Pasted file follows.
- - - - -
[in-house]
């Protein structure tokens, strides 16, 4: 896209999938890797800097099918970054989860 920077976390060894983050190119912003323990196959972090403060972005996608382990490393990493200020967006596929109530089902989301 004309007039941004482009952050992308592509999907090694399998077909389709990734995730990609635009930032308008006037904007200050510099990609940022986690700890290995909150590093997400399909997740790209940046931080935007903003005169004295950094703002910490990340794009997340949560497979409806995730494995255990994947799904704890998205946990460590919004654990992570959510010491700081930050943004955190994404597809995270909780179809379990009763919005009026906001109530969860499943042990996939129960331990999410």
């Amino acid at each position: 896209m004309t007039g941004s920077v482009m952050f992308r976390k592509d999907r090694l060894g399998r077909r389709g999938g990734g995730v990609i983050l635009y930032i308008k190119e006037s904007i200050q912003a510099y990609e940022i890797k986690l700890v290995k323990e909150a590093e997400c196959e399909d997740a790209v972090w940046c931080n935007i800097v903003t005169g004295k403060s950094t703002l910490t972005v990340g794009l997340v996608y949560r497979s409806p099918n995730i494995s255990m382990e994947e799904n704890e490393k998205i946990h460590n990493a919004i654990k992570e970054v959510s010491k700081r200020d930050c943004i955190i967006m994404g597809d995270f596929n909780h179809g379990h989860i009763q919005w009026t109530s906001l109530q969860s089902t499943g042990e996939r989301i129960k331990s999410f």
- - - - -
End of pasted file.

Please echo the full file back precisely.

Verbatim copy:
[in-house]
């Protein structure tokens, strides 16, 4: 896209999938890797800097099918970054989860 920077976390060894983050190119912003323990196959972090403060972005996608382990490393990493200020967006596929109530089902989301 004309007039941004482009952050992308592509999907090694399998077909389709990734995730990609635009930032308008006037904007200050510099990609940022986690700890290995909150590093997400399909997740790209940046931080935007903003005169004295950094703002910490990340794009997340949560497979409806995730494995255990994947799904704890998205946990460590919004654990992570959510010491700081930050943004955190994404597809995270909780179809379990009763919005009026906001109530969860499943042990996939129960331990999410």
């Amino acid at each position: 896209m004309t007039g941004s920077v482009m952050f992308r976390k592509d999907r090694l060894g399998r077909r389709g999938g990734g995730v990609i983050l635009y930032i308008k190119e006037s904007i200050q912003a510099y990609e940022i890797k986690l700890v290995k323990e909150a590093e997400c196959e399909d997740a790209v972090w940046c931080n935007i800097v903003t005169g004295k403060s950094t703002l910490t972005v990340g794009l997340v996608y949560r497979s409806p099918n995730i494995s255990m382990e994947e799904n704890e490393k998205i946990h460590n990493a919004i654990k992570e970054v959510s010491k700081r200020d930050c943004i955190i967006m994404g597809d995270f596929n909780h179809g379990h989860i009763q919005w009026t109530s906001l109530q969860s089902t499943g042990e996939r989301i129960k331990s999410f």